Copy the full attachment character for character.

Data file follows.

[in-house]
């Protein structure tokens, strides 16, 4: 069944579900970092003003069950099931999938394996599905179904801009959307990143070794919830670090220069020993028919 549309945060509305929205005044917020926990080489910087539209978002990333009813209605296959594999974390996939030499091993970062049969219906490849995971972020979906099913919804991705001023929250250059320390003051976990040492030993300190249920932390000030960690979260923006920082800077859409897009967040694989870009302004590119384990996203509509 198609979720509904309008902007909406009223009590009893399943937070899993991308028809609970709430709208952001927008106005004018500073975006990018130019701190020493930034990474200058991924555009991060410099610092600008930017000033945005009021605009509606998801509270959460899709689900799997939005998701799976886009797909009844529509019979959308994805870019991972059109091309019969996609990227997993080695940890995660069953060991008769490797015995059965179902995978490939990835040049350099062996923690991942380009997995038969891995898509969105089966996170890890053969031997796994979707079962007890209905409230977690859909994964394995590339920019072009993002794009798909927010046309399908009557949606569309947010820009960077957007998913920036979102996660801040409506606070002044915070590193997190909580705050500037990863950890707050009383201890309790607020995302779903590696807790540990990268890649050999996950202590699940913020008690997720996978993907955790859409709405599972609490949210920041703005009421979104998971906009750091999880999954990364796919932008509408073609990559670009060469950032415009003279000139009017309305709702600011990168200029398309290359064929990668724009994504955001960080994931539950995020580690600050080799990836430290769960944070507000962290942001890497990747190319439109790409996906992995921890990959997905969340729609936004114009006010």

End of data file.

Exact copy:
[in-house]
């Protein structure tokens, strides 16, 4: 069944579900970092003003069950099931999938394996599905179904801009959307990143070794919830670090220069020993028919 549309945060509305929205005044917020926990080489910087539209978002990333009813209605296959594999974390996939030499091993970062049969219906490849995971972020979906099913919804991705001023929250250059320390003051976990040492030993300190249920932390000030960690979260923006920082800077859409897009967040694989870009302004590119384990996203509509 198609979720509904309008902007909406009223009590009893399943937070899993991308028809609970709430709208952001927008106005004018500073975006990018130019701190020493930034990474200058991924555009991060410099610092600008930017000033945005009021605009509606998801509270959460899709689900799997939005998701799976886009797909009844529509019979959308994805870019991972059109091309019969996609990227997993080695940890995660069953060991008769490797015995059965179902995978490939990835040049350099062996923690991942380009997995038969891995898509969105089966996170890890053969031997796994979707079962007890209905409230977690859909994964394995590339920019072009993002794009798909927010046309399908009557949606569309947010820009960077957007998913920036979102996660801040409506606070002044915070590193997190909580705050500037990863950890707050009383201890309790607020995302779903590696807790540990990268890649050999996950202590699940913020008690997720996978993907955790859409709405599972609490949210920041703005009421979104998971906009750091999880999954990364796919932008509408073609990559670009060469950032415009003279000139009017309305709702600011990168200029398309290359064929990668724009994504955001960080994931539950995020580690600050080799990836430290769960944070507000962290942001890497990747190319439109790409996906992995921890990959997905969340729609936004114009006010």